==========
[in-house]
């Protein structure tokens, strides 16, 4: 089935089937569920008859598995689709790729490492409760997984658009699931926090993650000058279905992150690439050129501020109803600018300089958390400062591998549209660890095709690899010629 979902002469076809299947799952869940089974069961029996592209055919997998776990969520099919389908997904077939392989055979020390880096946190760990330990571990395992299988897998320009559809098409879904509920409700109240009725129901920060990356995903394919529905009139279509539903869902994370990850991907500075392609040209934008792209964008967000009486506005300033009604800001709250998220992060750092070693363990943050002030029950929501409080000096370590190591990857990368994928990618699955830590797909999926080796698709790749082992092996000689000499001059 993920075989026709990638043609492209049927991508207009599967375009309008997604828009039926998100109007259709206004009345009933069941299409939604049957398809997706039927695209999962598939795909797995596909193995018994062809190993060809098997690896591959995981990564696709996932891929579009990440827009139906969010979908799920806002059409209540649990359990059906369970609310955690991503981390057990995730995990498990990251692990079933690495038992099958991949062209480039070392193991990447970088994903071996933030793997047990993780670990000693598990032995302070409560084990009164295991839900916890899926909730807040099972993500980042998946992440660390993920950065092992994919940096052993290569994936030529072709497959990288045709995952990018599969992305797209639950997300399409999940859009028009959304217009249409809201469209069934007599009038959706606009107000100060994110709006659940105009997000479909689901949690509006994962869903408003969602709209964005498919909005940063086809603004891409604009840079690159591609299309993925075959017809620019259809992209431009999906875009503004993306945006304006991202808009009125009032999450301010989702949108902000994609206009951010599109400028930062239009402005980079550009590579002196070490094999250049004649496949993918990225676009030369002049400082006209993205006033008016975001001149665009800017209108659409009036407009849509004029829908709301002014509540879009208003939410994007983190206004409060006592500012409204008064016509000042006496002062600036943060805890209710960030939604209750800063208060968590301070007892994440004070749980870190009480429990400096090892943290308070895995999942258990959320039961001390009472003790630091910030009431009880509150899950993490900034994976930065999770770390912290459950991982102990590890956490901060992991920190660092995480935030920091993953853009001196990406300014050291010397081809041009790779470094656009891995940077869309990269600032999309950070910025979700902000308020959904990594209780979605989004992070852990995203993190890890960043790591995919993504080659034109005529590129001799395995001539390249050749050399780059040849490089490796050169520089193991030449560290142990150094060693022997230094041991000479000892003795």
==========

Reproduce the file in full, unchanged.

[in-house]
């Protein structure tokens, strides 16, 4: 089935089937569920008859598995689709790729490492409760997984658009699931926090993650000058279905992150690439050129501020109803600018300089958390400062591998549209660890095709690899010629 979902002469076809299947799952869940089974069961029996592209055919997998776990969520099919389908997904077939392989055979020390880096946190760990330990571990395992299988897998320009559809098409879904509920409700109240009725129901920060990356995903394919529905009139279509539903869902994370990850991907500075392609040209934008792209964008967000009486506005300033009604800001709250998220992060750092070693363990943050002030029950929501409080000096370590190591990857990368994928990618699955830590797909999926080796698709790749082992092996000689000499001059 993920075989026709990638043609492209049927991508207009599967375009309008997604828009039926998100109007259709206004009345009933069941299409939604049957398809997706039927695209999962598939795909797995596909193995018994062809190993060809098997690896591959995981990564696709996932891929579009990440827009139906969010979908799920806002059409209540649990359990059906369970609310955690991503981390057990995730995990498990990251692990079933690495038992099958991949062209480039070392193991990447970088994903071996933030793997047990993780670990000693598990032995302070409560084990009164295991839900916890899926909730807040099972993500980042998946992440660390993920950065092992994919940096052993290569994936030529072709497959990288045709995952990018599969992305797209639950997300399409999940859009028009959304217009249409809201469209069934007599009038959706606009107000100060994110709006659940105009997000479909689901949690509006994962869903408003969602709209964005498919909005940063086809603004891409604009840079690159591609299309993925075959017809620019259809992209431009999906875009503004993306945006304006991202808009009125009032999450301010989702949108902000994609206009951010599109400028930062239009402005980079550009590579002196070490094999250049004649496949993918990225676009030369002049400082006209993205006033008016975001001149665009800017209108659409009036407009849509004029829908709301002014509540879009208003939410994007983190206004409060006592500012409204008064016509000042006496002062600036943060805890209710960030939604209750800063208060968590301070007892994440004070749980870190009480429990400096090892943290308070895995999942258990959320039961001390009472003790630091910030009431009880509150899950993490900034994976930065999770770390912290459950991982102990590890956490901060992991920190660092995480935030920091993953853009001196990406300014050291010397081809041009790779470094656009891995940077869309990269600032999309950070910025979700902000308020959904990594209780979605989004992070852990995203993190890890960043790591995919993504080659034109005529590129001799395995001539390249050749050399780059040849490089490796050169520089193991030449560290142990150094060693022997230094041991000479000892003795």